Folly or Not – We Loved Seward, Alaska!

Beautiful Seward, Alaska

Seward’s Folly!

That was the name some gave the giant swath of northern territory that Secretary of State William H. Seward negotiated to acquire from Russia in 1867.

At the time many people thought he was crazy, and that the 7.2 million dollar price tag was way too high, but it turned out that even at the 123.5 million cost in current dollars Alaska was a heck of a bargain.

We don’t know if it has to do with his haggling skills, but the town of Seward seems perfectly proud to bear ole Bill’s name.

And they should be, because for over a hundred years this has been the gateway into his brilliant purchase.

The seaport on Resurrection Bay was one of the first, and remains one of the busiest, in the territory, bringing people and goods to and from the lower forty eight.

The Iditarod Trail began at the waterfront as the path into the interior, and soon the railroad and highway followed.

The Iditarod begins in Seward, Alaska

The stunning Seward Highway runs between Anchorage and Seward, Alaska

Unlike those early arrivals, we came at the town from inland, driving the 127 miles from Anchorage along the incredibly picturesque Kenai Peninsula.

It is no wonder that the Seward Highway has been named a National Scenic Byway and All-American Road.

Our drive began along the Turnagain Arm of Cook Inlet, where some of the largest tides in the world provide ever changing vistas of ocean and mud flats.

The Seward Highway of Alaska

Beluga Point, outside of Anchorage, Alaska, along the Seward Highway

About a half an hour in we stopped at Beluga Point, because it is one of the few places that allows for safe viewing off of the narrow two-lane road.

Even without seeing any of its namesake whales, with the sea on one side and the Chugach Mountains on the other, this spot captures Alaska in a nutshell.

We saw moose VERY close up at the Alaska Wildlife Conservation Center.

A bull moose swims at the Alaska Wildlife Conservation Center. Wait. Moose can swim?

Continuing on, we passed the Alyeska Resort and the Alaska Wildlife Conservation Center, where Veronica finally saw a moose when we visited a few days earlier.

At that point we left the Chugach range behind and followed the Kenai Mountains south to the open waters of the Pacific.

After a quick orientation loop through Seward, we looked for a parking spot near the Alaska SeaLife Center, because that was at the top of our list.

Seward, Alaska

Our reason may have been goofy (then when aren’t we?), but we wanted to see a real live puffin.

A puffin in the SeaLife Center in Seward, Alaska

In our previous adventures into the northern climes of Newfoundland and Norway we had been skunked when it came to puffin sightings, so now we would resort to observing captive critters.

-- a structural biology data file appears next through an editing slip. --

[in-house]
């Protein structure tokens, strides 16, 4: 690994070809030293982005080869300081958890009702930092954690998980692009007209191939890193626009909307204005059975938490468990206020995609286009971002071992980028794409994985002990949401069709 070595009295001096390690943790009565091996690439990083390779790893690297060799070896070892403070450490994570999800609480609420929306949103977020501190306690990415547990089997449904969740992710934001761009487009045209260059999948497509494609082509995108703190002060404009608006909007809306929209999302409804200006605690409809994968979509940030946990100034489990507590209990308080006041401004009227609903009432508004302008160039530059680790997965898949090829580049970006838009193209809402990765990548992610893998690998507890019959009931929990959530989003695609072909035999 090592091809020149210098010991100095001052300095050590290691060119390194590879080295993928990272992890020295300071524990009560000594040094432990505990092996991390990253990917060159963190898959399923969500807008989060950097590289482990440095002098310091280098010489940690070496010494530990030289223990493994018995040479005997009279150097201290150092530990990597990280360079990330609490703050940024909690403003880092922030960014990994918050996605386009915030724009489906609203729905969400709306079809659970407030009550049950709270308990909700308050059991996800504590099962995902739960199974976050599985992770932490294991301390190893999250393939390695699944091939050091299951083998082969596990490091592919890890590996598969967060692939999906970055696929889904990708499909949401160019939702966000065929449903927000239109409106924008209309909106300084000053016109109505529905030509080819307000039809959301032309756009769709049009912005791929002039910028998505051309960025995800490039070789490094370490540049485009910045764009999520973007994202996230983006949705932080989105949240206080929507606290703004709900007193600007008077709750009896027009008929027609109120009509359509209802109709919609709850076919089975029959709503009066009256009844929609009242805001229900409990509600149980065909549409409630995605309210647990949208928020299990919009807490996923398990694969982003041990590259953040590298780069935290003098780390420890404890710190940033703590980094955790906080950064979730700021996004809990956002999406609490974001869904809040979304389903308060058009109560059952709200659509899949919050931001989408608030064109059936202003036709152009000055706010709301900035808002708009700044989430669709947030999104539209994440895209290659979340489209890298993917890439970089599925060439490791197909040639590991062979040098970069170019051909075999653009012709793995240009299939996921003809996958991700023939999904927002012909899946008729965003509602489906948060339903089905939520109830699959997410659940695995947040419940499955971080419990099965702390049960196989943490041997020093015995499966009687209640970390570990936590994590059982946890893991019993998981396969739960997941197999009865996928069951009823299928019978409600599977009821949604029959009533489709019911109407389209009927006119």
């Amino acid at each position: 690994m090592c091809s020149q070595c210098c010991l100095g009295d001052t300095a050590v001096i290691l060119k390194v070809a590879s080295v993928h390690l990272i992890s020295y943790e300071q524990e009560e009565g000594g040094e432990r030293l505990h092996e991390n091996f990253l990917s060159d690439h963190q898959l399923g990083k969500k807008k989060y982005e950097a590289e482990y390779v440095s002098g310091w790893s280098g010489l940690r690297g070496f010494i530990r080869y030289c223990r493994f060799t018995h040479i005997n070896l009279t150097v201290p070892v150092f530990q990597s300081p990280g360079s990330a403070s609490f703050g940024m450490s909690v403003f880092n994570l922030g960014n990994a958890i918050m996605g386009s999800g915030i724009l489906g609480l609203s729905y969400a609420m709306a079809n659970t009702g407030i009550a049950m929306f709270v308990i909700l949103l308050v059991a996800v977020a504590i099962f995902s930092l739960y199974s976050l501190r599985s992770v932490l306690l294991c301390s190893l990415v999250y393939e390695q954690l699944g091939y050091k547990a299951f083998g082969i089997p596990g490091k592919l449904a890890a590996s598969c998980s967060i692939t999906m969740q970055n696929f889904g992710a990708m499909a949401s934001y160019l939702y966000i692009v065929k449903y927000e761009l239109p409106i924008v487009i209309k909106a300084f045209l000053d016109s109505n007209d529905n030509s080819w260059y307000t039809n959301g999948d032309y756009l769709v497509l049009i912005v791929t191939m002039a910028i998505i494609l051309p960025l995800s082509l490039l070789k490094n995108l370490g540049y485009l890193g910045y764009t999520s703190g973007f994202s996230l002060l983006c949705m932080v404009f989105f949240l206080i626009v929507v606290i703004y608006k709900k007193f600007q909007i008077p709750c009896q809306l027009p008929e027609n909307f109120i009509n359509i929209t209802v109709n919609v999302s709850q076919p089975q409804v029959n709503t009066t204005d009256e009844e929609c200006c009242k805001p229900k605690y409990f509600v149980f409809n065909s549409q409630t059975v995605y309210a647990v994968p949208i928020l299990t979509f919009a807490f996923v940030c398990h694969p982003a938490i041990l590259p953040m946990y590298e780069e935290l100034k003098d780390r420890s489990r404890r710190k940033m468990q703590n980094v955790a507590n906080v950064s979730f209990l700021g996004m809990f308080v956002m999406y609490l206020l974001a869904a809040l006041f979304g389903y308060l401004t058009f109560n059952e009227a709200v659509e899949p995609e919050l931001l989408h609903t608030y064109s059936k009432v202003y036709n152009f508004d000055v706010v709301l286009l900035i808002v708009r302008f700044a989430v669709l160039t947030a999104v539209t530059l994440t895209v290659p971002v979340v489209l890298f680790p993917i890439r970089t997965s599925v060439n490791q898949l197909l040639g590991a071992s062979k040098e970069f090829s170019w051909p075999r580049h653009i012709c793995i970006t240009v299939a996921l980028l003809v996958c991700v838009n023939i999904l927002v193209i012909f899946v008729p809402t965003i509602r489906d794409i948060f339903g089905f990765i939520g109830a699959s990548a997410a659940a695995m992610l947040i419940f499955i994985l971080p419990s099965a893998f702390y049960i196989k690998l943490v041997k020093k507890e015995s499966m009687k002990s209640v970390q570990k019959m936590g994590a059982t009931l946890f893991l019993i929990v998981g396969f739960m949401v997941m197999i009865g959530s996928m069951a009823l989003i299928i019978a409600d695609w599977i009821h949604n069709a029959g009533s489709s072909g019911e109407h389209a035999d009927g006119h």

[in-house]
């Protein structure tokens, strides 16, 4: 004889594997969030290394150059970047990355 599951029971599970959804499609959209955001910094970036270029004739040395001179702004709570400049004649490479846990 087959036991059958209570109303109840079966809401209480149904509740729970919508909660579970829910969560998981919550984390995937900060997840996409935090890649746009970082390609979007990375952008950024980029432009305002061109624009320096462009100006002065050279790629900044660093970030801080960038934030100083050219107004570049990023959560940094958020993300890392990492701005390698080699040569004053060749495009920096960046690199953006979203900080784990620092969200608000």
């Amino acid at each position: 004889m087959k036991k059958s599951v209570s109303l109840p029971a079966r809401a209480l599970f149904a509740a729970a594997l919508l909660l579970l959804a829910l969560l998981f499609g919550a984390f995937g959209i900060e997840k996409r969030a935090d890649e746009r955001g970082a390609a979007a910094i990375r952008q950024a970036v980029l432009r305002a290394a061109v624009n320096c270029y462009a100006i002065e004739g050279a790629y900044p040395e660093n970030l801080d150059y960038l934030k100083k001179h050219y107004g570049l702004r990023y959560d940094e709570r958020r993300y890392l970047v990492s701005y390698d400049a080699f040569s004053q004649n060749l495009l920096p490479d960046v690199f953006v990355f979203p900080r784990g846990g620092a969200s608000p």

We found them frolicking in a large enclosure of both land and water where we could watch as they climbed, flew, and dove.

They are expert swimmers, looking as if they are flying while under water.

A puffin in the SeaLife Center in Seward, Alaska

A puffin in the SeaLife Center in Seward, Alaska

As mesmerized as we were by our premier puffin encounter, we tore ourselves away and discovered that the SeaLife Center has a whole lot more to offer.

Not only are there several other up close viewing situations to enjoy involving seals, sea lions, giant Pacific octopus, King Crabs, and an abundance of fish and birds, but the center does some very valuable real world work too.

A seal in Seward, Alaska

This is not a zoo, it is an active research center affiliated with the University of Alaska Fairbanks, as well as a rehabilitation facility.

In fact, it is only permanent marine mammal rescue operation in the state.

The center rescues and treats stranded animals, doing their best to release them back into the wild, but some of the refugees end up as permanent residents and are incorporated into the displays.

A seal in the SeaLife Center in Seward, Alaska

Before we left we had to get one more dose of puffins, then we headed out for a walk around the harbor. There is a cruise ship dock and a cargo area, along with an active fishing fleet of both sport and commercial boats.  Every year, tens of millions of dollars worth of fish and shellfish pass through the port.

The shipping port in Seward, Alaska

All of that fish talk had us ready for some lunch. Seafood would have seemed the obvious choice, and there were plenty of places to choose from, but in a nod to Seward’s history as the Alaska Railroad terminus, we chose to check out what is known to the locals as The Train Wreck.

Beautiful Seward, Alaska

The collection of old train cars pays tribute to Seward’s place as the terminus of the Alaska Railroad and is home to the Smoke Shack restaurant.

The entire café fits inside one of the cars, but for a little extra room we grabbed a seat outside on the patio.

Without a doubt this outpost where the mountains meet the sea near the arctic is not known as a hot spot for bar-b-que, but the pulled pork and homemade sauce we had would have fit right in down in Dixie. Nothing fancy, just good stuff.

Which, come to think of it, is a pretty good description for all of Seward’s former folly.

David & Veronica,

See all of our adventures in Alaska!

YOUR TURN: Isn’t this some of the most beautiful scenery you’ve ever seen? How about them puffins?

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